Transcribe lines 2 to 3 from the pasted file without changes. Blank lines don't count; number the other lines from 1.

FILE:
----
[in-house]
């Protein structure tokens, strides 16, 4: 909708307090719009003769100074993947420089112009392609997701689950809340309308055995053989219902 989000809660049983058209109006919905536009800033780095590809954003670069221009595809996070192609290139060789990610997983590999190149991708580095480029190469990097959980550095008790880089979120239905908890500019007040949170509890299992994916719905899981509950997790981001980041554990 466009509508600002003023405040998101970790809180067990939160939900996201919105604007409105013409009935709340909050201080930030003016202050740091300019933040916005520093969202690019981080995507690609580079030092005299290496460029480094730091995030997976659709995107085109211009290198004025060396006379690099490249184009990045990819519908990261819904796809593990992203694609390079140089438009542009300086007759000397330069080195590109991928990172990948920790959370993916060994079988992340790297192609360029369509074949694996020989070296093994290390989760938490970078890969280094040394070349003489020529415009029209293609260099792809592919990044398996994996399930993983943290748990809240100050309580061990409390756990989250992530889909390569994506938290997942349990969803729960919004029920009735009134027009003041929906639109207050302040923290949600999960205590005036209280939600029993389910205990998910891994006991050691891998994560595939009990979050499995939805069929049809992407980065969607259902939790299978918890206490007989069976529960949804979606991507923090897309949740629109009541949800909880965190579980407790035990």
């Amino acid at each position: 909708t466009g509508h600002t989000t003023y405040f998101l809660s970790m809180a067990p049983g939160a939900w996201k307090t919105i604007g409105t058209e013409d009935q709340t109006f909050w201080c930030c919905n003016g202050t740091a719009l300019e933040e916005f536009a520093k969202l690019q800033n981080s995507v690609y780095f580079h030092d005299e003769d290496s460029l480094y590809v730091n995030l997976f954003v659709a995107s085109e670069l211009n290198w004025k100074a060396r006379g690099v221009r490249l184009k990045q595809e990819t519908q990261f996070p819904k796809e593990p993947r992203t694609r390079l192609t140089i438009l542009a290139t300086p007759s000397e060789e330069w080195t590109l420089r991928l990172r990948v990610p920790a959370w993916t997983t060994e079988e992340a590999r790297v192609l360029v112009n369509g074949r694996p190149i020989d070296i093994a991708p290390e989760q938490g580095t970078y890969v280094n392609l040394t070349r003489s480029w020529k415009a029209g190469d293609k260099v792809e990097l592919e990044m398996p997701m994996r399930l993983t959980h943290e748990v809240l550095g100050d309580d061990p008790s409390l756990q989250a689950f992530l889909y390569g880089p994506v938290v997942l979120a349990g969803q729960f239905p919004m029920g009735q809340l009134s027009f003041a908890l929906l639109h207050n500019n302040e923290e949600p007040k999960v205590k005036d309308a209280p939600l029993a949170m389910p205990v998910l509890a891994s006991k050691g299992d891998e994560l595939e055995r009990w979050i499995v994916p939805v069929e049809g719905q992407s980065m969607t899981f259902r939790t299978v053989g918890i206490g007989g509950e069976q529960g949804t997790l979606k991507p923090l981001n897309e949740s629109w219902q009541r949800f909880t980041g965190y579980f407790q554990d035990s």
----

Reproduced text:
């Protein structure tokens, strides 16, 4: 909708307090719009003769100074993947420089112009392609997701689950809340309308055995053989219902 989000809660049983058209109006919905536009800033780095590809954003670069221009595809996070192609290139060789990610997983590999190149991708580095480029190469990097959980550095008790880089979120239905908890500019007040949170509890299992994916719905899981509950997790981001980041554990 466009509508600002003023405040998101970790809180067990939160939900996201919105604007409105013409009935709340909050201080930030003016202050740091300019933040916005520093969202690019981080995507690609580079030092005299290496460029480094730091995030997976659709995107085109211009290198004025060396006379690099490249184009990045990819519908990261819904796809593990992203694609390079140089438009542009300086007759000397330069080195590109991928990172990948920790959370993916060994079988992340790297192609360029369509074949694996020989070296093994290390989760938490970078890969280094040394070349003489020529415009029209293609260099792809592919990044398996994996399930993983943290748990809240100050309580061990409390756990989250992530889909390569994506938290997942349990969803729960919004029920009735009134027009003041929906639109207050302040923290949600999960205590005036209280939600029993389910205990998910891994006991050691891998994560595939009990979050499995939805069929049809992407980065969607259902939790299978918890206490007989069976529960949804979606991507923090897309949740629109009541949800909880965190579980407790035990």
């Amino acid at each position: 909708t466009g509508h600002t989000t003023y405040f998101l809660s970790m809180a067990p049983g939160a939900w996201k307090t919105i604007g409105t058209e013409d009935q709340t109006f909050w201080c930030c919905n003016g202050t740091a719009l300019e933040e916005f536009a520093k969202l690019q800033n981080s995507v690609y780095f580079h030092d005299e003769d290496s460029l480094y590809v730091n995030l997976f954003v659709a995107s085109e670069l211009n290198w004025k100074a060396r006379g690099v221009r490249l184009k990045q595809e990819t519908q990261f996070p819904k796809e593990p993947r992203t694609r390079l192609t140089i438009l542009a290139t300086p007759s000397e060789e330069w080195t590109l420089r991928l990172r990948v990610p920790a959370w993916t997983t060994e079988e992340a590999r790297v192609l360029v112009n369509g074949r694996p190149i020989d070296i093994a991708p290390e989760q938490g580095t970078y890969v280094n392609l040394t070349r003489s480029w020529k415009a029209g190469d293609k260099v792809e990097l592919e990044m398996p997701m994996r399930l993983t959980h943290e748990v809240l550095g100050d309580d061990p008790s409390l756990q989250a689950f992530l889909y390569g880089p994506v938290v997942l979120a349990g969803q729960f239905p919004m029920g009735q809340l009134s027009f003041a908890l929906l639109h207050n500019n302040e923290e949600p007040k999960v205590k005036d309308a209280p939600l029993a949170m389910p205990v998910l509890a891994s006991k050691g299992d891998e994560l595939e055995r009990w979050i499995v994916p939805v069929e049809g719905q992407s980065m969607t899981f259902r939790t299978v053989g918890i206490g007989g509950e069976q529960g949804t997790l979606k991507p923090l981001n897309e949740s629109w219902q009541r949800f909880t980041g965190y579980f407790q554990d035990s």